After Rwanda's unrest spilled over into DR Congo, he started to flip between fighting rebellions and serving in national armies - both Rwandan and Congolese.
In 2002, he joined the rebel Union of Congolese Patriots in the Ituri district - and spent the next three years as Thomas Lubanga's chief of military operations.
It was for atrocities carried out in Ituri that he was convicted by the ICC.
Ntaganda then joined yet another rebel group - the CNDP - under the leadership of Laurent Nkunda, a key power-broker in the east of the country who, like Ntaganda, had started his military career in the Rwandan rebel force that ended the genocide.
With the backing of Rwanda, he went on to overthrow Gen Nkunda and take over the leadership of the CNDP.
Despite being wanted by the ICC for alleged war crimes, under the terms of a 2009 peace deal, Ntaganda joined the national army - and was promoted to general.
He was based in Goma, where he was in charge of up to 50,000 soldiers, many of them former rebels who remained personally loyal to him.
According to a UN investigation, Ntaganda built a lucrative business empire for himself in North and South Kivu - reportedly collecting taxes from mines controlled by the soldiers under his command, charcoal markets and illegal checkpoints.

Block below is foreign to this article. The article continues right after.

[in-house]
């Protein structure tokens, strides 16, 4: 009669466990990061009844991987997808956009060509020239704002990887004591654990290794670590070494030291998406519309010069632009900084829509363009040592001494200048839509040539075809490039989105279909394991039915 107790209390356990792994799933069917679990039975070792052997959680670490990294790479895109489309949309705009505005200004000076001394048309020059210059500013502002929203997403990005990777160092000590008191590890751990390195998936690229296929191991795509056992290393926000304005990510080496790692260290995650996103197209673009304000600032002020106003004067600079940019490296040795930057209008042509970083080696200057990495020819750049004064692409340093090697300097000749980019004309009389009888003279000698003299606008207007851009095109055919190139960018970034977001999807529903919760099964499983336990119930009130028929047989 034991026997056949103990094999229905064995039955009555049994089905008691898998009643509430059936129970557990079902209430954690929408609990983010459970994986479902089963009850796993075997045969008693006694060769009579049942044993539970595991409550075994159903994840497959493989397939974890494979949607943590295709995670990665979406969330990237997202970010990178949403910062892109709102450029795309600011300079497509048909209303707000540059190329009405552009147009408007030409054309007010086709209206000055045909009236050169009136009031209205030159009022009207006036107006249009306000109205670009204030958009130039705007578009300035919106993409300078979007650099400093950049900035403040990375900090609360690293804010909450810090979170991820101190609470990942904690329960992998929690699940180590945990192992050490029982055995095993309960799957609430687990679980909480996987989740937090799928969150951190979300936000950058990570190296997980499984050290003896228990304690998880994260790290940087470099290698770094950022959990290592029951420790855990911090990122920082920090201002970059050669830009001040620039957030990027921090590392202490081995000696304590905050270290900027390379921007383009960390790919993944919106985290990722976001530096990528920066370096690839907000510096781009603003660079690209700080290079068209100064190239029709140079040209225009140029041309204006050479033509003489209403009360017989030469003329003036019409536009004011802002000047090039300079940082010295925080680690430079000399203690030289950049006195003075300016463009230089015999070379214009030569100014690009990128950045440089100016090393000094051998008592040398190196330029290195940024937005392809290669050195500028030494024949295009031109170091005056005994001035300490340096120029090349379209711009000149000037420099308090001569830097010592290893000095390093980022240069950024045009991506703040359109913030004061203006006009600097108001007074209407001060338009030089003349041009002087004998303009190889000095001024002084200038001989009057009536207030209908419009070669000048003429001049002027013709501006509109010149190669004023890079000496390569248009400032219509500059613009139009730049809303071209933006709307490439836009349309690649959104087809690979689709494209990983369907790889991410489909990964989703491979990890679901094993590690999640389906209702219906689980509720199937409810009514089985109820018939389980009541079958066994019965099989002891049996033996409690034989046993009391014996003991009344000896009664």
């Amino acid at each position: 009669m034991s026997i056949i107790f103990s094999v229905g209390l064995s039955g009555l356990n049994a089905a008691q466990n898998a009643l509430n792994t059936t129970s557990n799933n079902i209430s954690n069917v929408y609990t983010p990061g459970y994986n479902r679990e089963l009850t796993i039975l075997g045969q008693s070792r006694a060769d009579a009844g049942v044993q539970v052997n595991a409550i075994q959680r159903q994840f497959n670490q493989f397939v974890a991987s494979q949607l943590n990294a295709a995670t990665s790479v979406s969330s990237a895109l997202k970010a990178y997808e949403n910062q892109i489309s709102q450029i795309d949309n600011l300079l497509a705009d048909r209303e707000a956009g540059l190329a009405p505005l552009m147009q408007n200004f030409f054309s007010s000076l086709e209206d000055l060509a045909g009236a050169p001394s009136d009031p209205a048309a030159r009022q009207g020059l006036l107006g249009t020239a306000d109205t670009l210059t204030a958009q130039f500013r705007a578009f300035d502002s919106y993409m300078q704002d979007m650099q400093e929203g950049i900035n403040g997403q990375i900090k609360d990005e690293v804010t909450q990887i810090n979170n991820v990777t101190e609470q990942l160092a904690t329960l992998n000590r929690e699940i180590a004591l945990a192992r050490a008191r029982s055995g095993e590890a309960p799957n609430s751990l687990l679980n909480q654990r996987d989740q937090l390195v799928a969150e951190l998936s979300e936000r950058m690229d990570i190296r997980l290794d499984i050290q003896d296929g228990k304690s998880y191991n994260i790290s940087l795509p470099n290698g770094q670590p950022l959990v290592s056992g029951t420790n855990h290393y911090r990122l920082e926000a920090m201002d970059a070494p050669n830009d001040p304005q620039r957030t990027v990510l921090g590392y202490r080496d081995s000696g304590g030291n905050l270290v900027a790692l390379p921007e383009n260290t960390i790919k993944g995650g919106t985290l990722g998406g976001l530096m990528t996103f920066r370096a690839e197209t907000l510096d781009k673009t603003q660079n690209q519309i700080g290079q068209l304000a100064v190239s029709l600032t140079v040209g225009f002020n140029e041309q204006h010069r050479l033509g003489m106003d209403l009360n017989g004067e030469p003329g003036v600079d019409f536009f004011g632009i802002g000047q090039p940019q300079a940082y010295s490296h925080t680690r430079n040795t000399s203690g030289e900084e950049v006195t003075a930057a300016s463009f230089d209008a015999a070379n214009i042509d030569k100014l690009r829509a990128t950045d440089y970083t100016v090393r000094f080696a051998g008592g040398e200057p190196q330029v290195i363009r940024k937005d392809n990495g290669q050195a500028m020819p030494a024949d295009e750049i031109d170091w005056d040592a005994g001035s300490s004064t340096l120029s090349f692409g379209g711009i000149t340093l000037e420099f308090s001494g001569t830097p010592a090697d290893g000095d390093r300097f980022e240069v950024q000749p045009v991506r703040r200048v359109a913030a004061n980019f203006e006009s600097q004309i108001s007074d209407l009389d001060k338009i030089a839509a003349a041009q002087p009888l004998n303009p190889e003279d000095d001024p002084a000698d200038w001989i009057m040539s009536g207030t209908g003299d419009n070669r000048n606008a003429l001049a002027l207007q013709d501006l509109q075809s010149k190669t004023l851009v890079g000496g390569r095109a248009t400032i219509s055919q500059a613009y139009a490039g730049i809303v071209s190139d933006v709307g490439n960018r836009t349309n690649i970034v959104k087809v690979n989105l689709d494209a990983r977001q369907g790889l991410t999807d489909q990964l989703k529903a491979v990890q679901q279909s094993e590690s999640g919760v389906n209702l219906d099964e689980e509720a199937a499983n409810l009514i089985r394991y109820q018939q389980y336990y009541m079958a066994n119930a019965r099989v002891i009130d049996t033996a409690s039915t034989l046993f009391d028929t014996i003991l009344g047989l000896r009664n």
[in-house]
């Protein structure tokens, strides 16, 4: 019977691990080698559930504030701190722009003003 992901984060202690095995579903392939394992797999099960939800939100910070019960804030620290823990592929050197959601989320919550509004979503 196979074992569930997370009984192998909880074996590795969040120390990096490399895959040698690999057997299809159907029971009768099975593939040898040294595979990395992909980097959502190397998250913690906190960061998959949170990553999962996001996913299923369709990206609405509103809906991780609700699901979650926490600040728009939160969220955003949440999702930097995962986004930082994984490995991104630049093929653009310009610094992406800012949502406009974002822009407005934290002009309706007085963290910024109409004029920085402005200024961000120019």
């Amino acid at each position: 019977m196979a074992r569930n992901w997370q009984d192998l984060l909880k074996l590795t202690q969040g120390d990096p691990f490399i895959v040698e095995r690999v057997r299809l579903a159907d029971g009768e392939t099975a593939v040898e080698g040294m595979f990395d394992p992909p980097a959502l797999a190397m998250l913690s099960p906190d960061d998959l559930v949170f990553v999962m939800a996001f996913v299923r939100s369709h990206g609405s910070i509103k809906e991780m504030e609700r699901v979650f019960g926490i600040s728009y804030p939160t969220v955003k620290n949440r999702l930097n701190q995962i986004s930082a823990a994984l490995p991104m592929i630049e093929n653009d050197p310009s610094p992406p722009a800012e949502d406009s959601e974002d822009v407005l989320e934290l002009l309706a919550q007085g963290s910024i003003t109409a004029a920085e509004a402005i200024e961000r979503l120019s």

At one stage, Ntaganda was making about $15,000 (£10,000) a week at one border crossing, a 2011 report by the UN Group of Experts found.
He is also thought to own a flour factory, a hotel, a bar and a cattle ranch outside Goma.
Human Rights Watch researcher Anneke van Woudenberg has met "The Terminator" several times.
He is not an articulate or persuasive speaker, Ms van Woudenberg says.
But, standing at just over 6ft (1.8m) tall, he has a certain presence and charisma - and likes to wear leather cowboy-style hats.
But it is his ruthlessness that really stood out for her: "He is someone who will never face up to his crimes. He always denies and comes up with excuse after excuse to justify what he has done."
The list of his alleged crimes is huge - and Congolese people say "The Terminator" is regarded as a man who leads from the front and personally takes part in military operations.
In November 2008, international journalists filmed him commanding and ordering his troops in the village of Kiwanja, 90km (55 miles) north of Goma, where 150 people were massacred in a single day.
He also commanded troops accused of having killed, because of their ethnicity, at least 800 civilians in the town of Mongbwalu, in Ituri district, after his troops took control of the rich gold mines in the area in 2002.
In early April 2012, he defected from the Congolese army - leaving Goma, taking with him up to 600 heavily armed soldiers.
On 11 April, Mr Kabila finally called for his arrest - but he said he would not be handing Ntaganda to the ICC.
Later that year, Ntaganda's M23 rebel group seized Goma before agreeing to withdraw.
Months of fighting forced some 800,000 people to flee their homes.
But in unexplained circumstances and with the rebels under intense international pressure, they split.
Ntaganda lost out to loyalists of his rival, Col Sultani Makenga, and apparently fearing death, he walked into the US embassy in Kigali, from where he was transferred to The Hague, where has now finally faced justice for his crimes.